This is exemplified in the energy management use case; a company will be founded that will assist with deploying the project methods and subsequently exploiting the expertise developed during the process. The "UControl" network comprises 16 research groups from ETH Zurich, EPFL, the research institution Empa and the University of Applied Sciences and Arts Northwestern Switzerland.
Paths to sustainable chemistryDigitisation also plays a role at NCCR "Suchcat" ("Sustainable chemical processes through catalysis"), led by ETH chemistry professor Javier Pérez-Ramírez. This NCCR tries to find new ways to make chemical products more sustainable, thus encouraging a transition to a more resource-efficient and carbon-neutral chemical industry. The "Suchcat" network encompasses 27 research groups from ETH Zurich, EPFL and five additional universities. Chemical synthesis is used to create a large number of products indispensable to our everyday lives, such as medicines, fuel, fertiliser, electronic components and much more.
In most cases, catalysts (reaction accelerators) are used. Pérez-Ramírez and his colleagues will develop and introduce new chemical processes that are not based on crude oil, but on plentiful, renewable raw materials and which meet the air, water and soil cleanliness goals of sustainable chemistry.
In particular, the researchers will create catalytic synthesis routes to convert small chemical molecules, including CO2, methane, water and molecular nitrogen, into base chemicals and fuels. These base chemicals represent the foundations of countless other chemicals. The development of these new processes will use modern, high-performance lab techniques, such as high through-put experiments, and digital methods, such as machine learning.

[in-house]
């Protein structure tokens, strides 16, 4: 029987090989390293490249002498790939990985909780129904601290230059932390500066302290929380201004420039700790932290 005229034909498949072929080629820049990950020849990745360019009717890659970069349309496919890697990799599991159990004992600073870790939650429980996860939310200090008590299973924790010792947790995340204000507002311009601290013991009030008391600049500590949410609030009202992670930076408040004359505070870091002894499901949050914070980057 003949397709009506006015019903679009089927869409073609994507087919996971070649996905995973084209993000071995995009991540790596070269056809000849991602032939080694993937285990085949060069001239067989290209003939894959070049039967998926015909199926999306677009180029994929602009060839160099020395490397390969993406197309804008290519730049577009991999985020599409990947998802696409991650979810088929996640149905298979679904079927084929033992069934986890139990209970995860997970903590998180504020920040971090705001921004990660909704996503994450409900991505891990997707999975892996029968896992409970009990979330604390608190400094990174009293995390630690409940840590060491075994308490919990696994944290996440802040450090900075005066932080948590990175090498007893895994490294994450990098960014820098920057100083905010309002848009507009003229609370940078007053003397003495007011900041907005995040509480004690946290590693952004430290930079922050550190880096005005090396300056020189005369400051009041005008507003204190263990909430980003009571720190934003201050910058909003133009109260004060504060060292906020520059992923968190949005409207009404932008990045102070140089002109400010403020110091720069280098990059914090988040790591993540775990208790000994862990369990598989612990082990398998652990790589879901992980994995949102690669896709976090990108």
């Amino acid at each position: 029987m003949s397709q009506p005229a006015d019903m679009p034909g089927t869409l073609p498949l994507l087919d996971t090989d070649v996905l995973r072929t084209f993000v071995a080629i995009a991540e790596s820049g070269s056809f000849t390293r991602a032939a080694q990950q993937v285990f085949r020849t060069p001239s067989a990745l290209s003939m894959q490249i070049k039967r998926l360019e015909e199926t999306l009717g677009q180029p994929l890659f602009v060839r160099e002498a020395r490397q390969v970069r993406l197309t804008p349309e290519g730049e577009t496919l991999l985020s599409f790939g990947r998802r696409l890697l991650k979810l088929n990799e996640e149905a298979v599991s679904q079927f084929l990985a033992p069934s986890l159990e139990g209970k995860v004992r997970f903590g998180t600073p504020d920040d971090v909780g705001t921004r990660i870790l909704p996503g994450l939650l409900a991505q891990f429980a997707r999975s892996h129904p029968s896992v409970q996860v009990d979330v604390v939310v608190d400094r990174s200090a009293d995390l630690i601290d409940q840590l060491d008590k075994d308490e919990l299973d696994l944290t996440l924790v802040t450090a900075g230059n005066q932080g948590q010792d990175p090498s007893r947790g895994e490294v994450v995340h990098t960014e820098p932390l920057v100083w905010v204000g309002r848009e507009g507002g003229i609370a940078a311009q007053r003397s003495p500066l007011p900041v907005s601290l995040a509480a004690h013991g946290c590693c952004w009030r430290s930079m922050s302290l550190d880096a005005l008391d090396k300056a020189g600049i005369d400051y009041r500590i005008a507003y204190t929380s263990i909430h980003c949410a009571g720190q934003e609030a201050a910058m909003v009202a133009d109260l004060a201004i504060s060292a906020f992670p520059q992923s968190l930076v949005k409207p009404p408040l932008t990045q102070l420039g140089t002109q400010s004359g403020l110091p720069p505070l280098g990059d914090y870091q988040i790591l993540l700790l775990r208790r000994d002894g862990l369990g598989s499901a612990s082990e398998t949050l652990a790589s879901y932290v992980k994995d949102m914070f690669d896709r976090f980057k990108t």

Understanding and using microbial communitiesComplex communities of microbes, microbiomes, are essential to humans, animals and plants. Microbiomes usually consist of up to several hundred types of bacteria that interact with each other, with their hosts and with the environment. Due to their complexity, microbiomes are difficult to understand. Jan Roelof van der Meer, Professor in Environmental Microbiology at the University of Lausanne, and Julia Vorholt, Professor of Microbiology in the Department of Biology at ETH Zurich, will head the National Centre of Competence in Research (NCCR) "Microbiomes" for the next four years.
The aim of the interdisciplinary research network is to identify the principles that govern microbiomes across biological systems. In addition, the researchers want to construct or specifically modify microbiomes. This can be used, for example, to eliminate pathogens in humans and plants or to stabilise microorganisms with desired properties. In this way, the scientists hope to exploit the potential of microbiomes. Researchers from three other departments at ETH Zurich, EPFL, Lausanne University Hospital, the University of Bern and the University of Zurich are involved in the NCCR "Microbiomes".
All NCCRs operate for a period of four years, but can be renewed twice for second and third phases; i.e. a total of 12 years.